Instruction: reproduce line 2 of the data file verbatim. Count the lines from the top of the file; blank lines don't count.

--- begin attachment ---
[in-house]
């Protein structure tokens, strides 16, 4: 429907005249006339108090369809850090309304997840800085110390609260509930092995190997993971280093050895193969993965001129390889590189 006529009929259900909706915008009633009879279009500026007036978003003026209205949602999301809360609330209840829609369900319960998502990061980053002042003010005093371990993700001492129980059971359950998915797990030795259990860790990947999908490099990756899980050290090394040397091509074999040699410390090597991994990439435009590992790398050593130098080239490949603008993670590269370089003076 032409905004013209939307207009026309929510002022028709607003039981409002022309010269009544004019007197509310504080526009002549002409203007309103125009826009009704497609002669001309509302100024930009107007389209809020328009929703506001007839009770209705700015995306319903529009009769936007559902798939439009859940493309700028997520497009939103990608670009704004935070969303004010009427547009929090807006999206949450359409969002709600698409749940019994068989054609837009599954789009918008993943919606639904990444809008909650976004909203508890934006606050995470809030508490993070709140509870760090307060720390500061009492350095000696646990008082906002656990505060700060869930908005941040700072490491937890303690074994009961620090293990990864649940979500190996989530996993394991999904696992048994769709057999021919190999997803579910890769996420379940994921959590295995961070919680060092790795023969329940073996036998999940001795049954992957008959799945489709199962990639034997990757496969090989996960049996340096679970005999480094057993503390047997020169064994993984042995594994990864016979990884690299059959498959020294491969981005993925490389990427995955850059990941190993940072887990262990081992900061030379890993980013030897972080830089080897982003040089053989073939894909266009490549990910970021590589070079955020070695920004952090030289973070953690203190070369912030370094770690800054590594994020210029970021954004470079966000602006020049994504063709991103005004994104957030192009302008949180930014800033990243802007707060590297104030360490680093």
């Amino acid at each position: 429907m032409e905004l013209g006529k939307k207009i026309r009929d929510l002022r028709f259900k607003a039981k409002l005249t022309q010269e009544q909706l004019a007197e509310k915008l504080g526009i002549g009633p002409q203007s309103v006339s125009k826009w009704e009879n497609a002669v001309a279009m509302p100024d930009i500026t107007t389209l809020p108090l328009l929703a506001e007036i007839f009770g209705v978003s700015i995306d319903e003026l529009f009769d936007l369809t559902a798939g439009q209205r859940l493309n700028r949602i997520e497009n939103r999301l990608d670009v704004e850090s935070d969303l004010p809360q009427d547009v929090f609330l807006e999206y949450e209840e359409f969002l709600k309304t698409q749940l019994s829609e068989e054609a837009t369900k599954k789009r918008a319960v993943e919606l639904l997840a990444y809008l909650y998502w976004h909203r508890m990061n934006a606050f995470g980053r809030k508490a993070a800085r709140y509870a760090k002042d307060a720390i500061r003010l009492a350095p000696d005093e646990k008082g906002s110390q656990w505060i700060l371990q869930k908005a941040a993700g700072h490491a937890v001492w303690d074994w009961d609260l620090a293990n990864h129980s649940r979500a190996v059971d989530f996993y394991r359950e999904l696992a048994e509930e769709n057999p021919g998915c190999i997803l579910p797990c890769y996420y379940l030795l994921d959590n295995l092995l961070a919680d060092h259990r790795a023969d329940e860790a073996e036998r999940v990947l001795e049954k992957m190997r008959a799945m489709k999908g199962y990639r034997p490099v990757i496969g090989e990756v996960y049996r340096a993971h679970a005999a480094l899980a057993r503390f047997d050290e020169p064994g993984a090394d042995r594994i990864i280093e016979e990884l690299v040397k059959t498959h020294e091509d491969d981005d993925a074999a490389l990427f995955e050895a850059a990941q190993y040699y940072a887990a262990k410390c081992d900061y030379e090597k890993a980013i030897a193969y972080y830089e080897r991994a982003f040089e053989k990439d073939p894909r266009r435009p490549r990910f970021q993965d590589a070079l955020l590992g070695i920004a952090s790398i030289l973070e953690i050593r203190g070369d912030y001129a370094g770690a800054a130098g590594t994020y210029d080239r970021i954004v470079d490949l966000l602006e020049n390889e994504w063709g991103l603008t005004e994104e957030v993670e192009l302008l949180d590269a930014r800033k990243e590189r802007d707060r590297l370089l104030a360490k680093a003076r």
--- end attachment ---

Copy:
């Protein structure tokens, strides 16, 4: 429907005249006339108090369809850090309304997840800085110390609260509930092995190997993971280093050895193969993965001129390889590189 006529009929259900909706915008009633009879279009500026007036978003003026209205949602999301809360609330209840829609369900319960998502990061980053002042003010005093371990993700001492129980059971359950998915797990030795259990860790990947999908490099990756899980050290090394040397091509074999040699410390090597991994990439435009590992790398050593130098080239490949603008993670590269370089003076 032409905004013209939307207009026309929510002022028709607003039981409002022309010269009544004019007197509310504080526009002549002409203007309103125009826009009704497609002669001309509302100024930009107007389209809020328009929703506001007839009770209705700015995306319903529009009769936007559902798939439009859940493309700028997520497009939103990608670009704004935070969303004010009427547009929090807006999206949450359409969002709600698409749940019994068989054609837009599954789009918008993943919606639904990444809008909650976004909203508890934006606050995470809030508490993070709140509870760090307060720390500061009492350095000696646990008082906002656990505060700060869930908005941040700072490491937890303690074994009961620090293990990864649940979500190996989530996993394991999904696992048994769709057999021919190999997803579910890769996420379940994921959590295995961070919680060092790795023969329940073996036998999940001795049954992957008959799945489709199962990639034997990757496969090989996960049996340096679970005999480094057993503390047997020169064994993984042995594994990864016979990884690299059959498959020294491969981005993925490389990427995955850059990941190993940072887990262990081992900061030379890993980013030897972080830089080897982003040089053989073939894909266009490549990910970021590589070079955020070695920004952090030289973070953690203190070369912030370094770690800054590594994020210029970021954004470079966000602006020049994504063709991103005004994104957030192009302008949180930014800033990243802007707060590297104030360490680093």